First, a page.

140. Information Memorandum from Assistant Secretary of State for Inter-American Affairs (Meyer) to Secretary of State Rogers1 2

Hijacking Negotiations with Cuba

Attached is a translation of a report received from Swiss Ambassador Masnata in Cuba on an informal meeting he held with Cuban Vice Foreign Minister Anillo December 20 at the latter’s request. Anillo told Masnata the U.S. counter-proposal on hijacking is still under review by Cuban lawyers and that when this review is completed a formal meeting will be called. Anillo observed that the differences between the two sides did not appear to be insurmountable.

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The Cuban Vice-Minister of External Relations Mr. Anillo Capote received the Swiss Ambassador in Havana on Wednesday, December 20 at 11:30 a.m., in a very relaxed courteous way, in order to inform him that the American counter-proposals on the subject of an agreement concerning air and sea piracy were still being studied.

The lawyers must particularly examine all the implications. As soon as this study is finished, the Cuban Government will prepare its reply and call the third meeting.

In answer to the question whether the third meeting could take place next week, Vice Minister Anillo, not wanting to commit himself, repeated that the meeting would take place as soon as the Cuban reply is ready. In this connection, the Swiss Ambassador does not know if the results of the study which the lawyers are undertaking will first have to be submitted to the Prime Minister, who is presently in Moscow.

The Vice Minister nevertheless confirmed that a basis for an arrangement existed and that the differences did not appear insurmountable.

The Swiss Ambassador having asked whether the Cubans had already made a decision on the possibility of choosing between the return of a hijacker and prosecution on the spot, Vice-Minister Anillo replied that this question fell within the study of the proposal as a whole. The Ambassador therefore deemed it premature in these circumstances to raise the question of extradition procedure, with or without reference to the 1904 Treaty.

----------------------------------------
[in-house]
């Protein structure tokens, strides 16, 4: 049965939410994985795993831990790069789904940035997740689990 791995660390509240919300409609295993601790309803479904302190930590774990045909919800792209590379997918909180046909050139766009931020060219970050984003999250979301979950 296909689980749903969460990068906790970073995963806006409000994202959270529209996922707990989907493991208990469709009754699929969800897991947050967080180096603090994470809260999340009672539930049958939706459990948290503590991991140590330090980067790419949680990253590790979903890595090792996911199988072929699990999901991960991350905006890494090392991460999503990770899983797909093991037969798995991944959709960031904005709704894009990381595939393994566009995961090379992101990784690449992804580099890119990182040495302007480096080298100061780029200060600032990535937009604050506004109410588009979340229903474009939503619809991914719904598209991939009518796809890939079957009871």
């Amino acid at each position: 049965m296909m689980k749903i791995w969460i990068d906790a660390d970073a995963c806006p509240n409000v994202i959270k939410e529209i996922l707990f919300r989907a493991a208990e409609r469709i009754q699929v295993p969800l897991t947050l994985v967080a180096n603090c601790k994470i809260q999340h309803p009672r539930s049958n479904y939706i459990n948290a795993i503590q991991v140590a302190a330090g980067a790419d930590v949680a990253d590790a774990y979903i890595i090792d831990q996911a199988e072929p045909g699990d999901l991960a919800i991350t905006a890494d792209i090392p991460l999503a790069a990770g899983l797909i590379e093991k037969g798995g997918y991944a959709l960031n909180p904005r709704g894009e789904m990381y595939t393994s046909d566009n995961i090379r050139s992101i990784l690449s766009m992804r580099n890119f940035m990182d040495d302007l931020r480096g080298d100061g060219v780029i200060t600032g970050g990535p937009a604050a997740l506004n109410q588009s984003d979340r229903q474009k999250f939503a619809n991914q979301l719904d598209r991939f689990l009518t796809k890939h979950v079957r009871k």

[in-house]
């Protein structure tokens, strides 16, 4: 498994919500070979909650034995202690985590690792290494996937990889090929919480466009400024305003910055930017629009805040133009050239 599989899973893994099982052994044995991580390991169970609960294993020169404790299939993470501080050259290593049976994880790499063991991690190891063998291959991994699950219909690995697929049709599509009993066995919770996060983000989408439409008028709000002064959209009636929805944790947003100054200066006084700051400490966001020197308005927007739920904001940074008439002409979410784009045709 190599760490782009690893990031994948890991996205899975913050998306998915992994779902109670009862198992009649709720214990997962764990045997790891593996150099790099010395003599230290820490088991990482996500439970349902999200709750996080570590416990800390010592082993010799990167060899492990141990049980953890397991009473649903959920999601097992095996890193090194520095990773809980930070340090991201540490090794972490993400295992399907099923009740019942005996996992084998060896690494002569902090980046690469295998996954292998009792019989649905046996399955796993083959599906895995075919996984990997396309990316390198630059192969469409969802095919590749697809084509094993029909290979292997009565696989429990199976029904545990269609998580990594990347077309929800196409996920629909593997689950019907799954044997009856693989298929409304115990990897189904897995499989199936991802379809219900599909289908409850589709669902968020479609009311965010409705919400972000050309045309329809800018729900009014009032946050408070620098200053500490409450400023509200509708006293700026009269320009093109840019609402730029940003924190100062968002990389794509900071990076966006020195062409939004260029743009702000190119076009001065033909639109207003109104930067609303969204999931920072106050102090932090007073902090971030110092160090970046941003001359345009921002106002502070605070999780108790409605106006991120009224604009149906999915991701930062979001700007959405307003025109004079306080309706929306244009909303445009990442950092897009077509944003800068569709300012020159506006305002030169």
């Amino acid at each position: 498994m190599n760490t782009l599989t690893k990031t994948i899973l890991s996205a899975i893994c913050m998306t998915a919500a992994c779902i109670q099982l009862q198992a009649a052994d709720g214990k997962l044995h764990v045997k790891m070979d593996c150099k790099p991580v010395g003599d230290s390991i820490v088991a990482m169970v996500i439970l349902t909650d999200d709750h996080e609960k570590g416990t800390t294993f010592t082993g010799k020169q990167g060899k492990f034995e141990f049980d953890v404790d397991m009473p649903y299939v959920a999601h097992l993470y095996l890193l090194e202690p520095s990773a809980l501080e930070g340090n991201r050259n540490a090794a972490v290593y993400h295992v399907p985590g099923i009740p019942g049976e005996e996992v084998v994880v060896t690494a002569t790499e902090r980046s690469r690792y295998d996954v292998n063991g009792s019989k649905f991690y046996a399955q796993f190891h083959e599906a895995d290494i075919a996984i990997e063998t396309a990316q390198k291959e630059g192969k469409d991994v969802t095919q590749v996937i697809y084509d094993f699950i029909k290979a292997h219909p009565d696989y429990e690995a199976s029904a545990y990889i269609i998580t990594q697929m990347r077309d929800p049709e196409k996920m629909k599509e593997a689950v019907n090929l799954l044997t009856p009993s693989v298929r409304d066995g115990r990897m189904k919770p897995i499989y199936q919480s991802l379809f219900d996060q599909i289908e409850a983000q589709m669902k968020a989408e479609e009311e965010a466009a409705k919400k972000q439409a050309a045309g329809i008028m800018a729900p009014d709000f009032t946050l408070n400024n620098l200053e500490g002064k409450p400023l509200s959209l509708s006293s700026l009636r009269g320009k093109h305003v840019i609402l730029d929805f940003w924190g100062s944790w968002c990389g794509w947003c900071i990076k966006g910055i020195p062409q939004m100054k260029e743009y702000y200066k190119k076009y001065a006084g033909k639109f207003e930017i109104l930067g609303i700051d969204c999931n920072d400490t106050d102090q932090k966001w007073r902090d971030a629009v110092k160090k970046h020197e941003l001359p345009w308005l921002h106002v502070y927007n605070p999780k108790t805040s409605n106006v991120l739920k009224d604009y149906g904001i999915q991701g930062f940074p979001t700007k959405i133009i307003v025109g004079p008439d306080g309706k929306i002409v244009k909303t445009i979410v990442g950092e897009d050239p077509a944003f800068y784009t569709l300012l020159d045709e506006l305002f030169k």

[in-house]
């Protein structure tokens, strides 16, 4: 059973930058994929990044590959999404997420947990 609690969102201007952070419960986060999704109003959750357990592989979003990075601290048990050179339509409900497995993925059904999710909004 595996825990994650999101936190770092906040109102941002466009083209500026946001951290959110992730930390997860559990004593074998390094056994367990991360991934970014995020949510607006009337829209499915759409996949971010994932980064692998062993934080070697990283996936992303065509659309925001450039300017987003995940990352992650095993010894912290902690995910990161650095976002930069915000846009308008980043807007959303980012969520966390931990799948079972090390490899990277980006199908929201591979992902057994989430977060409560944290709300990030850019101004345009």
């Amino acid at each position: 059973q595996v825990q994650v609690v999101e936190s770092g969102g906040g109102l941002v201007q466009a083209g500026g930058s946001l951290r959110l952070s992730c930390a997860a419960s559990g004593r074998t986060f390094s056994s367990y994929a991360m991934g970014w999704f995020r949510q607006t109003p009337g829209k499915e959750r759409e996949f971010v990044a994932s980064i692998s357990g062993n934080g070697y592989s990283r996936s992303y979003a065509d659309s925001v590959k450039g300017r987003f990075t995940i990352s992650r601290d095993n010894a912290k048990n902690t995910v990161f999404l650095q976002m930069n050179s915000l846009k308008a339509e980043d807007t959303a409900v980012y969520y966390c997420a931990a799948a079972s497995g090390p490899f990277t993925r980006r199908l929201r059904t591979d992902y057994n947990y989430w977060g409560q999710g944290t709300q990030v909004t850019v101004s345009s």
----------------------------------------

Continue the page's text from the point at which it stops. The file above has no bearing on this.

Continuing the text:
The Ambassador took advantage of this meeting to stress that the United States considers the crimes specified in Article 1 of the American counter-proposal as serious crimes, in spite of the absence of a minimum penalty, and that moreover [Page 3] American legislation mentions only a small number of crimes for which a minimum penalty is provided.

He also considered it appropriate, at this stage and in view of the study by the Cuban lawyers, to specify that if the United States had had to take account of its laws in preparing its counter-proposal, it did not intend to ask that the Cuban Government modify its own laws. This declaration visibly caught the attention of Vice Minister Anillo.

The Ambassador is not in a position to judge whether the delay in the conversations is really due to the aforementioned legal study or to other reasons, nor whether the absence of the Prime Minister is going to bring about an additional delay. There is possibly a combination of different factors, but the Ambassador has no particular reason to doubt the bona fides of the Cuban Vice-Minister of External Relations, who gave the impression of taking the entire matter seriously and who spoke without passion.

  1. Source: National Archives, RG 59, Central Files 1970-73, AV 12. Confidential; Nodis. Drafted by Norbury. Rogers informed the President of the Masnata-Anillo discussion that evening. (Ibid., President’s Evening Reading: Lot 74D 164)
  2. Meyer forwarded a report from Swiss Ambassador Masnata in Havana on his discussion with Cuban Vice Foreign Minister Anillo on the proposed hijacking agreement.